"All the real truths," Kurt often said, "are in the tunes." He played hits of the 50s and 60s during his first classes when teaching at UCLA, and his final lecture at Sacramento State University 40 years later consisted of the same. Though his History of Rock and Roll ended up being published by his friend Carl Belz, Kurt never lost his love of music. Here's a discography found in his archives, clearly from the period he was writing his book. For the music lovers among you, well, it's one great list!
This is a five-part series about Elvis Presley and the history of rock n' roll published in the New York Free Press during 1968. Having cemented his place as both art historian and R&R critic, Kurt was eminently qualified. Using his scholastic talents and combining them with popular culture, he was able to write articles which went beyond mere idolatry or public relations. For the Elvis fans out there, it's a long-lost treasure of insights. Links to successive parts in the series can be found at the bottom of each part. Images and links have been added to the original article.
By 1968 Kurt was a recognized authority on Rock and Roll, as this article he authored for Eye magazine (published in August, 1968) attests. Today the genius of Brian Wilson is widely accepted, but in 1968 Kurt was among the first to understand just how talented Wilson was. His focus in the article, however, takes a von Meier turn to the left as Kurt discusses the role of egolessness and cultural change in the Beach Boy Idea. Images and links have been added.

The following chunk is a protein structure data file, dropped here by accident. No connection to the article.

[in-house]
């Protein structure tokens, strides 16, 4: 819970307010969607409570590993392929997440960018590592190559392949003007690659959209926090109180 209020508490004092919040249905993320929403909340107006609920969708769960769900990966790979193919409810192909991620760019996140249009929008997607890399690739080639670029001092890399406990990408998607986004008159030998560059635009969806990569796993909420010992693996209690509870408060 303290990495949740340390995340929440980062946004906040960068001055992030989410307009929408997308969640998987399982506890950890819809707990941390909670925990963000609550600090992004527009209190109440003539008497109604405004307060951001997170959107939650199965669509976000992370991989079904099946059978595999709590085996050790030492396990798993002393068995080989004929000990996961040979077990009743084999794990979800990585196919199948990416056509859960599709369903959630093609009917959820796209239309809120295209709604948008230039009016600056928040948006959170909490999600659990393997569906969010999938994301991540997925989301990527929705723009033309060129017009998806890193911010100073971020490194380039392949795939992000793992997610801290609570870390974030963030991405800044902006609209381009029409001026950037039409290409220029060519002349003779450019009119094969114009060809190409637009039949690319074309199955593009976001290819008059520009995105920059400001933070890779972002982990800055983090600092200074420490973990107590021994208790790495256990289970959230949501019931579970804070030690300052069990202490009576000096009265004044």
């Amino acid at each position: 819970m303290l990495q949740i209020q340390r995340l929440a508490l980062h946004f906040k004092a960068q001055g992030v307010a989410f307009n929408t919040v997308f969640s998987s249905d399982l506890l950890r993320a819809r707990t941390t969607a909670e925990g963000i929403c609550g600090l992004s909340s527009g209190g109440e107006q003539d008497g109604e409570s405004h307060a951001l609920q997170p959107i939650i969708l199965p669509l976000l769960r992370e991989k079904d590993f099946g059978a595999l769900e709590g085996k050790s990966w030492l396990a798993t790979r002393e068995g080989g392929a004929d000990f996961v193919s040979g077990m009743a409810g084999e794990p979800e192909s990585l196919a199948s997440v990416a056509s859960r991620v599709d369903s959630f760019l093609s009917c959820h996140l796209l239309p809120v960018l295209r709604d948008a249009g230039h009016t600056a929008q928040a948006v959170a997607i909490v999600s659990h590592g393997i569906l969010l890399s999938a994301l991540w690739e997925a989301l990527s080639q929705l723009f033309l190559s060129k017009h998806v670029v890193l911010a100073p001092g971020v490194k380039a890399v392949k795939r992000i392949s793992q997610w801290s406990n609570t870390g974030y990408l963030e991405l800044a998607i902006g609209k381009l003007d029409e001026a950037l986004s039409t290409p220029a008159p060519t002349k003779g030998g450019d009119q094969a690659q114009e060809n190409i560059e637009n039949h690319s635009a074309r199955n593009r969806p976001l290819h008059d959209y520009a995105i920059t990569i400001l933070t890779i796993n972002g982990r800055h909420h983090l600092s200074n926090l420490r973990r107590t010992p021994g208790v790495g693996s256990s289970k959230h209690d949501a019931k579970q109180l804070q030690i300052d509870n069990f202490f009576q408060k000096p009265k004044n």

In this article from 1969, Kurt brings together a variety of themes he had been exploring for the previous four years and packs them all into one piece. With regard to the world of "fine art" movements he concludes, "But now we have rediscovered that the whole world is art and everyone is an artist, so how can there by any more movements?" Rock and Roll, Marshall McLuhan, Marcel Duchamp and Mr. Boob from Yellow Submarine all make an appearance.
The word "Playboy" was written in to top right-hand corner of the first page, though it does not appear to have been published in that magazine. Perhaps in an effort to encourage that, he discusses the use of explicit sexual images in contemporary and Pop art, but in his typical fashion takes things well beyond that subject. "The question now is simply whether or not we can utilize the amazing resources and efficiencies developed by some 5,000 years of art, science, technology and social organization in order to, first, avoid global suicide, and then to make life freer and more beautiful."
Hyperlinks and images have been added to the original material.
Kurt spent a number of years focused on Rock and Roll. He saw it as an authentic artistic expression and began work on a book, despite it being only the mid-sixties, he planned to call The History of Rock and Roll. He accumulated a large collection on vintage 45's (current location unknown) but a few, like the one pictured here, remain among his files. There is a fat folder of rejection letters among his records; at some point he gave up on the idea of getting the book published and moved on to other things. However, a portion of his manuscript is now available here. Some audio links to the tunes Kurt mentions have been added.